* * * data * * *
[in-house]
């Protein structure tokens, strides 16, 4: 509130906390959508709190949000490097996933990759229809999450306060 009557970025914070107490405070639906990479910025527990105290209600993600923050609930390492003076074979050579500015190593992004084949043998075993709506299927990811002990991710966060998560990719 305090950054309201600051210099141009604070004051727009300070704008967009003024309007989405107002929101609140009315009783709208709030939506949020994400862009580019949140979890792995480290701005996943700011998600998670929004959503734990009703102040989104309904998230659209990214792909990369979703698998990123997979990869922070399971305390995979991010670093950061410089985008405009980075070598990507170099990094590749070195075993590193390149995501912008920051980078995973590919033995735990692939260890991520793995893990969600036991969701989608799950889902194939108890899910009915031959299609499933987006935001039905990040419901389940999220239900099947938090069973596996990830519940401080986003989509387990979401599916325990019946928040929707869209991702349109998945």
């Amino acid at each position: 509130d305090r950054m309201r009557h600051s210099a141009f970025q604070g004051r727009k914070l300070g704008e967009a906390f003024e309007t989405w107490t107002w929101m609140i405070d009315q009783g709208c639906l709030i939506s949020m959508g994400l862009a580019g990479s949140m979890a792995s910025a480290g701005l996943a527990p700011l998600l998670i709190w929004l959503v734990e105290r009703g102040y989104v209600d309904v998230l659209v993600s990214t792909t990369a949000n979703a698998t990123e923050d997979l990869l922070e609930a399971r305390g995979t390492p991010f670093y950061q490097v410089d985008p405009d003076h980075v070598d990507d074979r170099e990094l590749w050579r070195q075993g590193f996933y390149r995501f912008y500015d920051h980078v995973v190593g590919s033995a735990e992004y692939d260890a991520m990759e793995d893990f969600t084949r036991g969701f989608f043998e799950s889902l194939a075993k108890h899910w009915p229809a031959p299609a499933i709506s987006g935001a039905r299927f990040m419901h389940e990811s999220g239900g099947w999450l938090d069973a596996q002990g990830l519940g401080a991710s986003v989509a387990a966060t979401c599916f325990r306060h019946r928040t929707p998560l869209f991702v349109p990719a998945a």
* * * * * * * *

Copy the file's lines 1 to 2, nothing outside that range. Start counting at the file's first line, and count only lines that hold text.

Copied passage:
[in-house]
């Protein structure tokens, strides 16, 4: 509130906390959508709190949000490097996933990759229809999450306060 009557970025914070107490405070639906990479910025527990105290209600993600923050609930390492003076074979050579500015190593992004084949043998075993709506299927990811002990991710966060998560990719 305090950054309201600051210099141009604070004051727009300070704008967009003024309007989405107002929101609140009315009783709208709030939506949020994400862009580019949140979890792995480290701005996943700011998600998670929004959503734990009703102040989104309904998230659209990214792909990369979703698998990123997979990869922070399971305390995979991010670093950061410089985008405009980075070598990507170099990094590749070195075993590193390149995501912008920051980078995973590919033995735990692939260890991520793995893990969600036991969701989608799950889902194939108890899910009915031959299609499933987006935001039905990040419901389940999220239900099947938090069973596996990830519940401080986003989509387990979401599916325990019946928040929707869209991702349109998945």